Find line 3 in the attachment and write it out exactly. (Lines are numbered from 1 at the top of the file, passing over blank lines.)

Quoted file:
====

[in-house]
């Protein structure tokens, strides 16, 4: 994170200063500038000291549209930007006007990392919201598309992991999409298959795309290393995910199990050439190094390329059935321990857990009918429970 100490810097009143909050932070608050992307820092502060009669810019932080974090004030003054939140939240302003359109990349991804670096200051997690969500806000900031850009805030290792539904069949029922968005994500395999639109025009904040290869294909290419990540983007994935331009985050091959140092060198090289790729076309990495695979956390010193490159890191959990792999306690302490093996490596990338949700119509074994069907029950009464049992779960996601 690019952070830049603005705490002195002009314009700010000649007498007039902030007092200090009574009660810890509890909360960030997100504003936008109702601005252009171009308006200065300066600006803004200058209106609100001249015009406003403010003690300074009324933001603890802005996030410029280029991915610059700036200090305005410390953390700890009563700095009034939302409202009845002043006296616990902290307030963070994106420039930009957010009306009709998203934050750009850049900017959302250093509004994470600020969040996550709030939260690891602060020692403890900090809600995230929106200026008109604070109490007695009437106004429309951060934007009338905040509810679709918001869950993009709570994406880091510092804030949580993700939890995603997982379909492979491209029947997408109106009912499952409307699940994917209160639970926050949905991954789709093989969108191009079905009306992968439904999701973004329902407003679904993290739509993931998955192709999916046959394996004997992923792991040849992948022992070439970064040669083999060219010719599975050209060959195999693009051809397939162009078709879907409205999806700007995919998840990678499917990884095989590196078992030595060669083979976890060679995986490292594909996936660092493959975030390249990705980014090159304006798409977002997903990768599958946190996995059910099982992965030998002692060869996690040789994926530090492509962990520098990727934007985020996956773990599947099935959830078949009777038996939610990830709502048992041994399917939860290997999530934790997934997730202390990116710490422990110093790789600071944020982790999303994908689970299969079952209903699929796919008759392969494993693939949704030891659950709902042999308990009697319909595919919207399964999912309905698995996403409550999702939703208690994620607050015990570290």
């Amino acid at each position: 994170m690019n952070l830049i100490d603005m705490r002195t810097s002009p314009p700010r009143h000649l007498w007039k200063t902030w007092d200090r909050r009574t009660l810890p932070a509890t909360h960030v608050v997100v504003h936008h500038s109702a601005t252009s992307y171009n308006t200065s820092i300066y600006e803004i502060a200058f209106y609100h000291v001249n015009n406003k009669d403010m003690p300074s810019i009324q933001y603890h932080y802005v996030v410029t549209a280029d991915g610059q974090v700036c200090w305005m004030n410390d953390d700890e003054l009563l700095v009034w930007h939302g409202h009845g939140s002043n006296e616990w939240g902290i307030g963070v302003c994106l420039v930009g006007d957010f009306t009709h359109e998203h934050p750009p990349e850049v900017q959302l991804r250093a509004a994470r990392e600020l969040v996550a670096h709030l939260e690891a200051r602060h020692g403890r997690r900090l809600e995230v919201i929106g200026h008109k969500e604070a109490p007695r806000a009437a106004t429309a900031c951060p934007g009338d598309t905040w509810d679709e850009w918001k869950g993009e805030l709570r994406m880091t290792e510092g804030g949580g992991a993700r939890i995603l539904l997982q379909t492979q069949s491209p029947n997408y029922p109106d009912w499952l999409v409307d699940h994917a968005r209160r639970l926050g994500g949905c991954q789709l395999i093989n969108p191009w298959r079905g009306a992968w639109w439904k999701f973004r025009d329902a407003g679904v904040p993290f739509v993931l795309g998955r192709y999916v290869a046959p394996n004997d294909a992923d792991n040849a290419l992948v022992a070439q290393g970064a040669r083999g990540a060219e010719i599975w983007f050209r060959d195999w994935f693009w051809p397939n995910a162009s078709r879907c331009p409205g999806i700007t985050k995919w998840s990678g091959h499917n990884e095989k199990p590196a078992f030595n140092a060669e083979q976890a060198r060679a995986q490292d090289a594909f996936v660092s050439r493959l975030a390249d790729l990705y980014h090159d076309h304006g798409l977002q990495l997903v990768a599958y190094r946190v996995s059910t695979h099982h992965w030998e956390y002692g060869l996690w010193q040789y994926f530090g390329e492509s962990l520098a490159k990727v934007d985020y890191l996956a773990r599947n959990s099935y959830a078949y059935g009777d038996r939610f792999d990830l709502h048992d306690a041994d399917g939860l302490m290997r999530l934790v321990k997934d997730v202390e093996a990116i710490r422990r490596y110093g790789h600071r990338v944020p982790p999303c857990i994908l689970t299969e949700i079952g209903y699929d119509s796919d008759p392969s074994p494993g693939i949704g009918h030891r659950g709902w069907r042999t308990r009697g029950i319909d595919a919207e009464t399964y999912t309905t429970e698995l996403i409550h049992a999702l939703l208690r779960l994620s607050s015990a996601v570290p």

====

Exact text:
């Amino acid at each position: 994170m690019n952070l830049i100490d603005m705490r002195t810097s002009p314009p700010r009143h000649l007498w007039k200063t902030w007092d200090r909050r009574t009660l810890p932070a509890t909360h960030v608050v997100v504003h936008h500038s109702a601005t252009s992307y171009n308006t200065s820092i300066y600006e803004i502060a200058f209106y609100h000291v001249n015009n406003k009669d403010m003690p300074s810019i009324q933001y603890h932080y802005v996030v410029t549209a280029d991915g610059q974090v700036c200090w305005m004030n410390d953390d700890e003054l009563l700095v009034w930007h939302g409202h009845g939140s002043n006296e616990w939240g902290i307030g963070v302003c994106l420039v930009g006007d957010f009306t009709h359109e998203h934050p750009p990349e850049v900017q959302l991804r250093a509004a994470r990392e600020l969040v996550a670096h709030l939260e690891a200051r602060h020692g403890r997690r900090l809600e995230v919201i929106g200026h008109k969500e604070a109490p007695r806000a009437a106004t429309a900031c951060p934007g009338d598309t905040w509810d679709e850009w918001k869950g993009e805030l709570r994406m880091t290792e510092g804030g949580g992991a993700r939890i995603l539904l997982q379909t492979q069949s491209p029947n997408y029922p109106d009912w499952l999409v409307d699940h994917a968005r209160r639970l926050g994500g949905c991954q789709l395999i093989n969108p191009w298959r079905g009306a992968w639109w439904k999701f973004r025009d329902a407003g679904v904040p993290f739509v993931l795309g998955r192709y999916v290869a046959p394996n004997d294909a992923d792991n040849a290419l992948v022992a070439q290393g970064a040669r083999g990540a060219e010719i599975w983007f050209r060959d195999w994935f693009w051809p397939n995910a162009s078709r879907c331009p409205g999806i700007t985050k995919w998840s990678g091959h499917n990884e095989k199990p590196a078992f030595n140092a060669e083979q976890a060198r060679a995986q490292d090289a594909f996936v660092s050439r493959l975030a390249d790729l990705y980014h090159d076309h304006g798409l977002q990495l997903v990768a599958y190094r946190v996995s059910t695979h099982h992965w030998e956390y002692g060869l996690w010193q040789y994926f530090g390329e492509s962990l520098a490159k990727v934007d985020y890191l996956a773990r599947n959990s099935y959830a078949y059935g009777d038996r939610f792999d990830l709502h048992d306690a041994d399917g939860l302490m290997r999530l934790v321990k997934d997730v202390e093996a990116i710490r422990r490596y110093g790789h600071r990338v944020p982790p999303c857990i994908l689970t299969e949700i079952g209903y699929d119509s796919d008759p392969s074994p494993g693939i949704g009918h030891r659950g709902w069907r042999t308990r009697g029950i319909d595919a919207e009464t399964y999912t309905t429970e698995l996403i409550h049992a999702l939703l208690r779960l994620s607050s015990a996601v570290p």